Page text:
The UpStream

Newer
Older

A Petition Surprisingly Accomplishes Something, Gives Sense8 a Finale

posted Sunday Jul 2, 2017 by Scott Ertz

A Petition Surprisingly Accomplishes Something, Gives <i>Sense8</i> a Finale

Since its release, Netflix Original Sense8 has been polarizingly successful. Some people who have seen it absolutely love it, while others simply cannot understand what the others see in the series. Either way a lot of people have watched the visually spectacular series. After waiting for over a year, the second season was finally released recently, along with an announcement from Netflix: there would be no further episodes coming.

As it turns out, Sense8 is incredibly expensive to produce, costing double per episode what HBO pays to produce an episode of Game of Thrones. Netflix decided that the ratings did not justify the cost of the series, and canceled it after season 2. Unfortunately, as traditional television networks do, the decision was made after the season was produced, meaning that the creators could not put an end to the story. This did not sit well with producers or with fans.

As with anything that even slightly inconveniences the internet, an online petition was created. But, unlike normally, this petition accomplished something, in the form of a special episode. The 2 hour episode, which will premiere in 2018, does not have an official release date or story determined, but that is to be expected. It is likely that more information will be released as the time gets closer, and as decisions are made. Those decisions will include what to do with the series following the special, which, according to the Twitter post (linked below), suggests that maybe something additional can be accomplished, but don't hold your breath.

I would expect that this 2-hour special will serve as a series finale to wrap up the loose strings and bring closure to fans. This kind of treatment from Netflix is something that network television has never been interested in doing, because appointment television has always been thought of as watch and move on. Streaming has created a permanent nature to programs like Sense8, and a story closure brings additional value to the series for Netflix, who will keep the series on their service in perpetuity. New viewers who know the story is left hanging may be reluctant to give it a shot, while having an ending is likely to make people consider watching.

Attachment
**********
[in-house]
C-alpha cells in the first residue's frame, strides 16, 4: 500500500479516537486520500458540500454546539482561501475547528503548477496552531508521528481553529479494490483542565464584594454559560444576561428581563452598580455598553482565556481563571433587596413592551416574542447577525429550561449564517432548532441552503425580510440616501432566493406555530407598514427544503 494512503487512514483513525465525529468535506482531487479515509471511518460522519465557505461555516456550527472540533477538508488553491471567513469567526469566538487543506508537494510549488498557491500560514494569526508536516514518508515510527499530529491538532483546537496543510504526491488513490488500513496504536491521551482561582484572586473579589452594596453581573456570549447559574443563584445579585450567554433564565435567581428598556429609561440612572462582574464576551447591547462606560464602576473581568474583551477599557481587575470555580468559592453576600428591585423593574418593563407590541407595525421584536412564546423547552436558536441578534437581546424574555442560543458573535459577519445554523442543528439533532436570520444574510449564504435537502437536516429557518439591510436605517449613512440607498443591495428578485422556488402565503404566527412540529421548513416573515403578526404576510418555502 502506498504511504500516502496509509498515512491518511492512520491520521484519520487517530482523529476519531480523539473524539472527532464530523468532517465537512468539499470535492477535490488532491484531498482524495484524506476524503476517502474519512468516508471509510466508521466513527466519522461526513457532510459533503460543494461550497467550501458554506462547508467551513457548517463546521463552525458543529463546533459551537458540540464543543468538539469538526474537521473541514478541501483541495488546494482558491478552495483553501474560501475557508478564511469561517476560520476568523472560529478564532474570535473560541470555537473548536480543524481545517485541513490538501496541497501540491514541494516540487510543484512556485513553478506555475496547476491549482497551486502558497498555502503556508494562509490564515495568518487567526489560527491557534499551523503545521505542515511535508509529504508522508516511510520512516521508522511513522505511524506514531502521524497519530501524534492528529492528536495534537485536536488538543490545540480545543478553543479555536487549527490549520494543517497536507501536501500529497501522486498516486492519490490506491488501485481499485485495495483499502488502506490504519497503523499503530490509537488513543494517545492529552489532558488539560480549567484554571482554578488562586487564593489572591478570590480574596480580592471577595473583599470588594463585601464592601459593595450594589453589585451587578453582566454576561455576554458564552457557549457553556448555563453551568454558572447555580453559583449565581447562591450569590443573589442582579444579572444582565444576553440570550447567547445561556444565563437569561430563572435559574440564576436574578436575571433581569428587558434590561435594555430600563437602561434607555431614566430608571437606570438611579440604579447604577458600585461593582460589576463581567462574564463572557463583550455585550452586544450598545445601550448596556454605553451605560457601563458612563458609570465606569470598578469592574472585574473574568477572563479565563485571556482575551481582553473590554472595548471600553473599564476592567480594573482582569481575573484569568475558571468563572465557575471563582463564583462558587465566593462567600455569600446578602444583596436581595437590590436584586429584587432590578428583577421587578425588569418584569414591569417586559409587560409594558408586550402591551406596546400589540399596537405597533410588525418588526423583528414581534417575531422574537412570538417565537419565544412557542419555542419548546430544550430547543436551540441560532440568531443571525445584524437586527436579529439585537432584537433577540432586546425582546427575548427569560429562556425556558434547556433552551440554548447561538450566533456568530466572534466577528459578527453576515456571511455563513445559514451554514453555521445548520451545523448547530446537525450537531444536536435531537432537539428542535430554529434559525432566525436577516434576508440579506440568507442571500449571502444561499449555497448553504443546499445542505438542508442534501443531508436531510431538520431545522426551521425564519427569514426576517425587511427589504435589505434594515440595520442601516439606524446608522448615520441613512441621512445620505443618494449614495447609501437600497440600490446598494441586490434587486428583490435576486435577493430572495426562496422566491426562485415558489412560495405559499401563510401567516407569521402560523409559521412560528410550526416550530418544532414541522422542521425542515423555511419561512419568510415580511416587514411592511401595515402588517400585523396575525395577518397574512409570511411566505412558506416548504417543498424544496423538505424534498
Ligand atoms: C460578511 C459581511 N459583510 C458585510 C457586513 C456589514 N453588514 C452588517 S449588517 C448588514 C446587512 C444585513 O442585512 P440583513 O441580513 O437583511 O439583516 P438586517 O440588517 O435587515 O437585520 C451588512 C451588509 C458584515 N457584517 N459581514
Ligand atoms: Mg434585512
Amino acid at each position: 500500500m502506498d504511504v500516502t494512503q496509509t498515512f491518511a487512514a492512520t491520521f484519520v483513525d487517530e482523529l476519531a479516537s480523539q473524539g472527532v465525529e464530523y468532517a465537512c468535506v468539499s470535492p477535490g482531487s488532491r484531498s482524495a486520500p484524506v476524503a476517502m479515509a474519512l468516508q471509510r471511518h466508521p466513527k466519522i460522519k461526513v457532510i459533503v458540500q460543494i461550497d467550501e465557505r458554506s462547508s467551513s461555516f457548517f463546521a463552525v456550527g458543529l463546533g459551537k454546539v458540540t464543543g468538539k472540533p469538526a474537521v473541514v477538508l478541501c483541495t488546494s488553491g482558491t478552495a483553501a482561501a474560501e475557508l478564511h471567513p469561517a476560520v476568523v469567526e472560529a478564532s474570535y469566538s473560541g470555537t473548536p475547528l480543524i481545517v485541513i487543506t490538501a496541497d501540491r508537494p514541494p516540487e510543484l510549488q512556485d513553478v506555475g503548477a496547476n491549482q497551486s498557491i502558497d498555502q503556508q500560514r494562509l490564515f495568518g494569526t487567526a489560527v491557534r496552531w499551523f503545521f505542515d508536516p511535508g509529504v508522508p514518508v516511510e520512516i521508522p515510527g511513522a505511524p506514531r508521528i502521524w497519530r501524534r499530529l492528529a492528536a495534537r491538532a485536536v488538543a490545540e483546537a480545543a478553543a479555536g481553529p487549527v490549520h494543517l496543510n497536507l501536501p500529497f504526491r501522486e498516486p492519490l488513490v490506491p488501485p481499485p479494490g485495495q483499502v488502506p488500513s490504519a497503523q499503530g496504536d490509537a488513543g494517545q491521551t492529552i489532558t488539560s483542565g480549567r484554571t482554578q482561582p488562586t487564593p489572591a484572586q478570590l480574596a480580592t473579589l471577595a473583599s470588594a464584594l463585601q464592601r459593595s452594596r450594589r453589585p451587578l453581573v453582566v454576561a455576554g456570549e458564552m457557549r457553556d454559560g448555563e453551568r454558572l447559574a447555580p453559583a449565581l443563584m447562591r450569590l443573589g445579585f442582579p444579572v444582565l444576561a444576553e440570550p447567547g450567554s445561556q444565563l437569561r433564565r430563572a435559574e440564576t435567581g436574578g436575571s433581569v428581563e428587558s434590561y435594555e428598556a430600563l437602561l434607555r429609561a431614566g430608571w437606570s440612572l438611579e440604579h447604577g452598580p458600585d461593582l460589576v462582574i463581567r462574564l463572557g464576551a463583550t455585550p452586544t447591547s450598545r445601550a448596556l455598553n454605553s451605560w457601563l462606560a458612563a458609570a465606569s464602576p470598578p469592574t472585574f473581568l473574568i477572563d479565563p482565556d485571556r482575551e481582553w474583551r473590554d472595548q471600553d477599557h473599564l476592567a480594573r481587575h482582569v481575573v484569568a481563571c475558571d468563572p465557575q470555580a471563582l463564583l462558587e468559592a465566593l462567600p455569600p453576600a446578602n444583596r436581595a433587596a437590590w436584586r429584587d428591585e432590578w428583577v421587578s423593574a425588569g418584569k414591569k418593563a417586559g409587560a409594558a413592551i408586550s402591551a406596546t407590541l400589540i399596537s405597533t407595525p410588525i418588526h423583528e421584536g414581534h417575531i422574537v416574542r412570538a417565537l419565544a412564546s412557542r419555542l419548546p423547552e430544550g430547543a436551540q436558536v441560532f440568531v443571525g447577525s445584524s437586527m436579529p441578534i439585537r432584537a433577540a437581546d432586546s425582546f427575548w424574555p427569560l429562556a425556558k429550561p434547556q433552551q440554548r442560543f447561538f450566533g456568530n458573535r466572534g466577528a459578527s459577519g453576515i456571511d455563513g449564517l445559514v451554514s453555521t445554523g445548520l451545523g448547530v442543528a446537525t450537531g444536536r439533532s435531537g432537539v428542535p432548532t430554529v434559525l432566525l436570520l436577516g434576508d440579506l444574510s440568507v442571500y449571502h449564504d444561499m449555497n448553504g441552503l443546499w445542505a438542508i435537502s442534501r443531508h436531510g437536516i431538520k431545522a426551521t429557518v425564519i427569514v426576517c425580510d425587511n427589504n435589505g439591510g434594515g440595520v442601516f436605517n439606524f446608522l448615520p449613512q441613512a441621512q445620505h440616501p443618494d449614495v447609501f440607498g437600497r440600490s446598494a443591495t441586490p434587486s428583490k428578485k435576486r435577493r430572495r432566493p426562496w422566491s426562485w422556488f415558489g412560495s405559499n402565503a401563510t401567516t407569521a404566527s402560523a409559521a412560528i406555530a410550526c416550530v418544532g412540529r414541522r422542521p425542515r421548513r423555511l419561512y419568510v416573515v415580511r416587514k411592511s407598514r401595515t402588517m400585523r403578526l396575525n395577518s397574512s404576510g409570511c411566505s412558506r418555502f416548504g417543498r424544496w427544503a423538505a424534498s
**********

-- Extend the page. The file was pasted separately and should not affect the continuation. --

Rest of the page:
read more...

New Governments Join the Internet Consorship Bandwagon

posted Sunday Jul 2, 2017 by Scott Ertz

New Governments Join the Internet Consorship Bandwagon

Since the beginning of the internet, governments all over the world have tried to filter the content that is shown. Traditionally, Communist countries have required censoring of content on a large scale, something Google and Yahoo refused, ending their relationships with China. Other, more religiously controlled countries, have also made content filtering, or in some cases full domain filtering, a priority. Now, a few new countries have decided to join the ranks of China, Russia, North Korea and Syria in their disdain for public discord on the internet: Germany and Canada.

Germany

The German government passed a law requiring social media companies, like Facebook and Twitter, to actively remove "unlawful content" (read hate speech) within 24 hours of posting. Failing to act within the given timeline can cost the company up to $5.7 million US. Many countries, including the Unites States, require that companies respond to reports of unlawful or harmful content within a reasonable timeframe, but Germany has taken it farther. They have redefined unlawful and have required active participation in the process, as opposed to passive response.

Interestingly, Heiko Maas, minister of justice and consumer protection, tried to put this internet censorship in terms of free speech, saying,

In an open society, in a democracy, disputes and debate are indispensable. Freedom of expression also includes sharp and ugly expression... But freedom of expression ends where criminal law begins.

Of course, free speech requires that there be no legal bounds created around speech. There can be no words spoken or written that can cross into the bounds of criminality that are not threats of violence, if you want to have a democracy or free speech. A Facebook spokesperson responded to the law, saying,

We believe the best solutions will be found when government, civil society and industry work together and that this law as it stands now will not improve efforts to tackle this important societal problem. We feel that the lack of scrutiny and consultation do not do justice to the importance of the subject. We will continue to do everything we can to ensure safety for the people on our platform.

It is unclear right now how these takedowns would work, and whether they must reside within Germany, or what posts must be removed.

Canada

Canada, seemingly taking its ideas from internet memes, decided to one-up Germany in its censorship of the internet. Rather than leaving the full details of a new law in question, Canada's Supreme Court ruled that they can control the internet as a whole. The court ruled that Google must remove a collection of search results from their system in its entirety, as opposed to only within Canada. The links in question are links that contain pirated content. The Canadian government wants any reference to this content to be hidden globally.

The problem with this ruling, of course, is that Canada cannot make laws that apply outside of their borders, though that is exactly what they are trying to do. Google is a US company, operating in countries across the world, but Canada believes that they have the ability to censor Google's content for the globe. This is even above what China asked Google to do that caused the company to ultimately leave the country entirely.